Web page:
• One of the advantages of using a commercially available system such as ROMAN II, is the wide variety of data viewing options The main RAMM application includes a grid view or a detailed view. These are 2 simple ways to view a number of different assets or to focus on one asset in more detail. For example, a user can look at a grid of all the signs on a particular road, on a selection of roads or by applying a filter on any number of fields There is a third option which is a spatial view using the mapping module – this option allows users to display assets on a map INSERT MAP EXAMPLE COOROW – slide on and then slide off Data such as condition, replacement value, material or age can be easily summarised across sections of road using standard features or by writing custom SQL scripts
  • There are many features available in ROMAN II that haven’t previously been commonly available to Local Government in Western Australia.
  • There is a greater opportunity to store more information about a wider range of assets. Specifically, users are able to store not just detailed inventory and condition information about their pavements, but they can also store risk and valuation data. The same data can be stored for a wide range of assets found within the road corridor, including bridges, retaining walls and street lights. There are also numerous ways to save time on loading data that weren’t available in the old ROMAN package. This includes bulk loading of data and updates using SQL scripts. However, I believe the real key to maximising the potential of the system is going to be how organisation’s use their data and turn it into useful information! I’m also going to run through 3 case studies that are possibly a little bit different to each other, BUT all of them demonstrate a risk-based approach.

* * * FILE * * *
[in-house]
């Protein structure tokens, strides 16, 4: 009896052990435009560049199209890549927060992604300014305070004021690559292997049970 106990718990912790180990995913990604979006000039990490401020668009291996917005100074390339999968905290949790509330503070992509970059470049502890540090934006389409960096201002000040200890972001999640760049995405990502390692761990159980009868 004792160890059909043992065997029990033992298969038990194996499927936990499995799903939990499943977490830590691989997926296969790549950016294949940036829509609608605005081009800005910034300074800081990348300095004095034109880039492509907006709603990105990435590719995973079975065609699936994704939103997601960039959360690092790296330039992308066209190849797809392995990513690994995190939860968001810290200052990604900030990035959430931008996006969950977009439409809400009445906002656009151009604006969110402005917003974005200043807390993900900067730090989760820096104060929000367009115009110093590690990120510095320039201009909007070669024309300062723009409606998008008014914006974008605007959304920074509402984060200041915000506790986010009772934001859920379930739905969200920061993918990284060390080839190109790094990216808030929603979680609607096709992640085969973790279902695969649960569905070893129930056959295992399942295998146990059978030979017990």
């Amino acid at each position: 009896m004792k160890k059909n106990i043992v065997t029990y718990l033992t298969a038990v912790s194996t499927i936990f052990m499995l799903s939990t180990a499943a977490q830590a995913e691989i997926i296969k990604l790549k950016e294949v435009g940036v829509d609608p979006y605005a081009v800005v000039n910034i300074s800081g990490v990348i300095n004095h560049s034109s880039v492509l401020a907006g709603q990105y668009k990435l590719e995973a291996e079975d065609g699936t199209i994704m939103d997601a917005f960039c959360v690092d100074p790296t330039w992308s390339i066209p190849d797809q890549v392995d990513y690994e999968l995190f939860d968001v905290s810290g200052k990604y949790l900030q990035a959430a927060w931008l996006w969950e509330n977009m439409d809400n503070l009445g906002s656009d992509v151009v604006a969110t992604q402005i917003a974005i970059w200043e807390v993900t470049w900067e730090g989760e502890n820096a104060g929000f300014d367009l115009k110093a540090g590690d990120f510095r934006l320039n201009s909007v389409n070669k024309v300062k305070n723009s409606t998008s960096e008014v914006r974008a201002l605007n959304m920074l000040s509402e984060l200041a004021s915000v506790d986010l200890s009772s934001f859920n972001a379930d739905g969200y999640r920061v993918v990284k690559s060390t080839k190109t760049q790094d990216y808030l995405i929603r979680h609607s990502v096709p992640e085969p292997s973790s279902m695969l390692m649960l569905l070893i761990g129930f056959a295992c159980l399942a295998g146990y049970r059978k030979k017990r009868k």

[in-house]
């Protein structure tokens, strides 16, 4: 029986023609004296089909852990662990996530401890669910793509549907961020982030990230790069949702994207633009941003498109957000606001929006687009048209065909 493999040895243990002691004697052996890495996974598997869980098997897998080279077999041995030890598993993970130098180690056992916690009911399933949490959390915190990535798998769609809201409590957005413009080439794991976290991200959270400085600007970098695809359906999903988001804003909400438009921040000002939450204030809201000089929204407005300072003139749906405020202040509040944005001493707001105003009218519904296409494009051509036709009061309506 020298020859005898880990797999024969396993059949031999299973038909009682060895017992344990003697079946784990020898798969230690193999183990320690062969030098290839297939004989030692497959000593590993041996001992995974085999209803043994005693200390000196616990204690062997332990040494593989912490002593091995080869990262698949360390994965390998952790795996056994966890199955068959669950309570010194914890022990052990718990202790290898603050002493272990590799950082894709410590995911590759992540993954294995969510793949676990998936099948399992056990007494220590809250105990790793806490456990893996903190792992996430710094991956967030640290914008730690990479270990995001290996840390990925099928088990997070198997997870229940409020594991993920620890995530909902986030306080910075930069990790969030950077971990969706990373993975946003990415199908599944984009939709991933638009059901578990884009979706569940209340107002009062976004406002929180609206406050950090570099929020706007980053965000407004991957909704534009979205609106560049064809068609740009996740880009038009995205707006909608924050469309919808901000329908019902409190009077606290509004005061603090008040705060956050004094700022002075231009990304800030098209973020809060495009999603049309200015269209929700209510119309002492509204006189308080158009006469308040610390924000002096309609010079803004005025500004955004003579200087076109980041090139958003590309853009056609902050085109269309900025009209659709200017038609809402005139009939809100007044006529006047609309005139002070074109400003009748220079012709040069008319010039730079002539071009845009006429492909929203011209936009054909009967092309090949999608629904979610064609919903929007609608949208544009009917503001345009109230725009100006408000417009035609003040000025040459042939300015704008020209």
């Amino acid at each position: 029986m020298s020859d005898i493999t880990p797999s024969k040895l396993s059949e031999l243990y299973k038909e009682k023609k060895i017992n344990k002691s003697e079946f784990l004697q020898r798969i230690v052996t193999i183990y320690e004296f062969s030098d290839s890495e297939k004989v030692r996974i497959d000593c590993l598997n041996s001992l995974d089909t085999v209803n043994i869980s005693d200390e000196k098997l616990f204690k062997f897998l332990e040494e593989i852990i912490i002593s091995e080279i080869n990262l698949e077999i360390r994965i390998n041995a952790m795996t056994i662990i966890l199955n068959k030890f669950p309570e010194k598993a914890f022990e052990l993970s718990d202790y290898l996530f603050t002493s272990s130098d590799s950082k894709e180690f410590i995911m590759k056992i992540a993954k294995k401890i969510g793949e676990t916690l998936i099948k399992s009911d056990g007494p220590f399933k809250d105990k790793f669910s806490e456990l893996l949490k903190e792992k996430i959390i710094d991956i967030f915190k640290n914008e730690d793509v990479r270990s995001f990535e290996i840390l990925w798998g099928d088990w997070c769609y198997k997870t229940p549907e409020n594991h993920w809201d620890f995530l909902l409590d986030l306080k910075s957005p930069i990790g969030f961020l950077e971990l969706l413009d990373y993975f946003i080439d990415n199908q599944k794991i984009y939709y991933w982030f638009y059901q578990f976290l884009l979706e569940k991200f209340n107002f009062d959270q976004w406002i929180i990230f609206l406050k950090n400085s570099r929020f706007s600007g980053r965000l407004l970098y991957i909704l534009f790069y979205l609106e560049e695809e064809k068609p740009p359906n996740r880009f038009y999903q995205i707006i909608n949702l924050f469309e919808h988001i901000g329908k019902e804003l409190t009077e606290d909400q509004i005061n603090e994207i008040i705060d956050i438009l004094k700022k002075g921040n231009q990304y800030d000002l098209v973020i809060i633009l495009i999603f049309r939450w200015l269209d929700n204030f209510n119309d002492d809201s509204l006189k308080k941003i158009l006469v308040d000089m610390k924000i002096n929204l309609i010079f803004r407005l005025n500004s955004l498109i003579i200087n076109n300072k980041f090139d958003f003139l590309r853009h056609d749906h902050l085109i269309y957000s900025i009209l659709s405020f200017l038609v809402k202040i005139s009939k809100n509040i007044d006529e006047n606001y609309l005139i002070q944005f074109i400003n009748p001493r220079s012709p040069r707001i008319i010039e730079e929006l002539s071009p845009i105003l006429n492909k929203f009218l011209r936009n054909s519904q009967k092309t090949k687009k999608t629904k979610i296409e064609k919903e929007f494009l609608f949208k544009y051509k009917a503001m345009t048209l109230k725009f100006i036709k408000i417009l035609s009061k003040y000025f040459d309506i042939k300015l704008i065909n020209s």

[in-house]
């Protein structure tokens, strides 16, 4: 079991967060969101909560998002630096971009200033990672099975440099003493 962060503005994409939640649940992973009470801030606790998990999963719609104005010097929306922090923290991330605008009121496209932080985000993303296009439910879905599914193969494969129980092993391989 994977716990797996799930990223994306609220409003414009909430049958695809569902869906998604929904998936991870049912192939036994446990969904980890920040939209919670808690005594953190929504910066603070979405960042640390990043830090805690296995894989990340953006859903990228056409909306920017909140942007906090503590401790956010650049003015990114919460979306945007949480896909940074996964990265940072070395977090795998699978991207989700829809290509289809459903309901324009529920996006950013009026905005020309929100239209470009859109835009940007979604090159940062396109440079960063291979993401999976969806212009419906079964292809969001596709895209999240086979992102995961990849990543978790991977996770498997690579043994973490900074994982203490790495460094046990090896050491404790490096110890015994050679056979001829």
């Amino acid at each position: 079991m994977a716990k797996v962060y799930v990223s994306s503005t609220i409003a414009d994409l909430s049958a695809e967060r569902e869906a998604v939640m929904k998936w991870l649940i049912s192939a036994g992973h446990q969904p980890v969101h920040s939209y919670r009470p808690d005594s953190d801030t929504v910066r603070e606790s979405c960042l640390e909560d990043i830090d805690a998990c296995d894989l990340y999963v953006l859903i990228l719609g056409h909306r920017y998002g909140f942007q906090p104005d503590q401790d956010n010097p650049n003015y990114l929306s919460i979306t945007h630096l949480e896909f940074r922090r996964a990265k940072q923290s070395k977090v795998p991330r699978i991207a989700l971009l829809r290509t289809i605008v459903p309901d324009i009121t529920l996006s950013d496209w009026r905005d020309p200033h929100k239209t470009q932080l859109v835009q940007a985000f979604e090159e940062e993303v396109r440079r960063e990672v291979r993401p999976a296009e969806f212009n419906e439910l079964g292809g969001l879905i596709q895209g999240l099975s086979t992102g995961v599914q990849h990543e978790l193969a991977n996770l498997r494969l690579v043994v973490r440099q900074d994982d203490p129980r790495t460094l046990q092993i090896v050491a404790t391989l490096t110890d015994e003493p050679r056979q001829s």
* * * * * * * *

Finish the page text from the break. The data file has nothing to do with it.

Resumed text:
• The first example I’m going to share demonstrates the use of street light asset data to determine areas of a road network where lighting was inadequate This was possible because of the extent of data that can be stored about street lights in RAMM
  • The data structure employed by RAMM is based on 3 core components of a pole, a bracket and a light Each pole has a unique ID, a location, purpose, owner, material and dimensions Each bracket is connected to a pole and has a unique ID, type, outreach distance, angle, etc Each light is then connected to a bracket and also has a unique ID, manufacturer, gear type, lamp, etc Using this information it was possible to determine and plot the theoretical illuminance, measured in lux, using GIS software
  • As you can see the illuminance across a section of road can be presented quite clearly This enables sections of road that are not adequately lit to be identified